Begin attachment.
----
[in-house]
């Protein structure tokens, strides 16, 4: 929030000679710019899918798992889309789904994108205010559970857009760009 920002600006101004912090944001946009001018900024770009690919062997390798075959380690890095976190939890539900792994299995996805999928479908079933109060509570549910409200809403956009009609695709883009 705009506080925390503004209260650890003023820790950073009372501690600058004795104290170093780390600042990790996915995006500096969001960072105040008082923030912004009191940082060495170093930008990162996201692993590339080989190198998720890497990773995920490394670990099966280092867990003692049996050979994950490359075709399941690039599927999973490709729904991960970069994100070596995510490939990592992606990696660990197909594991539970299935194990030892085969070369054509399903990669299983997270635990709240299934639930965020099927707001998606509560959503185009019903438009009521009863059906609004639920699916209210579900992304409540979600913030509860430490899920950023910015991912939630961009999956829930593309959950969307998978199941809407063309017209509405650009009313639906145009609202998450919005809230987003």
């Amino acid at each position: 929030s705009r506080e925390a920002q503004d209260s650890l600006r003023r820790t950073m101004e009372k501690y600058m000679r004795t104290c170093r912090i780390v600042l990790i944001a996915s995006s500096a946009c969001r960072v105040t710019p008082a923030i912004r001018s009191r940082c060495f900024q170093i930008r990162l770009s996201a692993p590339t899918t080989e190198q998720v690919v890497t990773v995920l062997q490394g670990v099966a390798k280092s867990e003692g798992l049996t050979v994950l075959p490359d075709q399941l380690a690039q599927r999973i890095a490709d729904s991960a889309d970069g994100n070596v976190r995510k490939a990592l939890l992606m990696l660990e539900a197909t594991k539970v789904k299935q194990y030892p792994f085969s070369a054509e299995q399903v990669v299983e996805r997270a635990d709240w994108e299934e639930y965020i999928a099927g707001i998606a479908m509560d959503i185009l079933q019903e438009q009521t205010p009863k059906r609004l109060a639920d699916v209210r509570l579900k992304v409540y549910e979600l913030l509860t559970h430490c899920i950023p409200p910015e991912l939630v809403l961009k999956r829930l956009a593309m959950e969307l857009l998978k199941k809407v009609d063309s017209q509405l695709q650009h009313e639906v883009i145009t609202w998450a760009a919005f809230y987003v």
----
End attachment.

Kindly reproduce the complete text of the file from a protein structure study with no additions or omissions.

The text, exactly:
[in-house]
């Protein structure tokens, strides 16, 4: 929030000679710019899918798992889309789904994108205010559970857009760009 920002600006101004912090944001946009001018900024770009690919062997390798075959380690890095976190939890539900792994299995996805999928479908079933109060509570549910409200809403956009009609695709883009 705009506080925390503004209260650890003023820790950073009372501690600058004795104290170093780390600042990790996915995006500096969001960072105040008082923030912004009191940082060495170093930008990162996201692993590339080989190198998720890497990773995920490394670990099966280092867990003692049996050979994950490359075709399941690039599927999973490709729904991960970069994100070596995510490939990592992606990696660990197909594991539970299935194990030892085969070369054509399903990669299983997270635990709240299934639930965020099927707001998606509560959503185009019903438009009521009863059906609004639920699916209210579900992304409540979600913030509860430490899920950023910015991912939630961009999956829930593309959950969307998978199941809407063309017209509405650009009313639906145009609202998450919005809230987003």
């Amino acid at each position: 929030s705009r506080e925390a920002q503004d209260s650890l600006r003023r820790t950073m101004e009372k501690y600058m000679r004795t104290c170093r912090i780390v600042l990790i944001a996915s995006s500096a946009c969001r960072v105040t710019p008082a923030i912004r001018s009191r940082c060495f900024q170093i930008r990162l770009s996201a692993p590339t899918t080989e190198q998720v690919v890497t990773v995920l062997q490394g670990v099966a390798k280092s867990e003692g798992l049996t050979v994950l075959p490359d075709q399941l380690a690039q599927r999973i890095a490709d729904s991960a889309d970069g994100n070596v976190r995510k490939a990592l939890l992606m990696l660990e539900a197909t594991k539970v789904k299935q194990y030892p792994f085969s070369a054509e299995q399903v990669v299983e996805r997270a635990d709240w994108e299934e639930y965020i999928a099927g707001i998606a479908m509560d959503i185009l079933q019903e438009q009521t205010p009863k059906r609004l109060a639920d699916v209210r509570l579900k992304v409540y549910e979600l913030l509860t559970h430490c899920i950023p409200p910015e991912l939630v809403l961009k999956r829930l956009a593309m959950e969307l857009l998978k199941k809407v009609d063309s017209q509405l695709q650009h009313e639906v883009i145009t609202w998450a760009a919005f809230y987003v």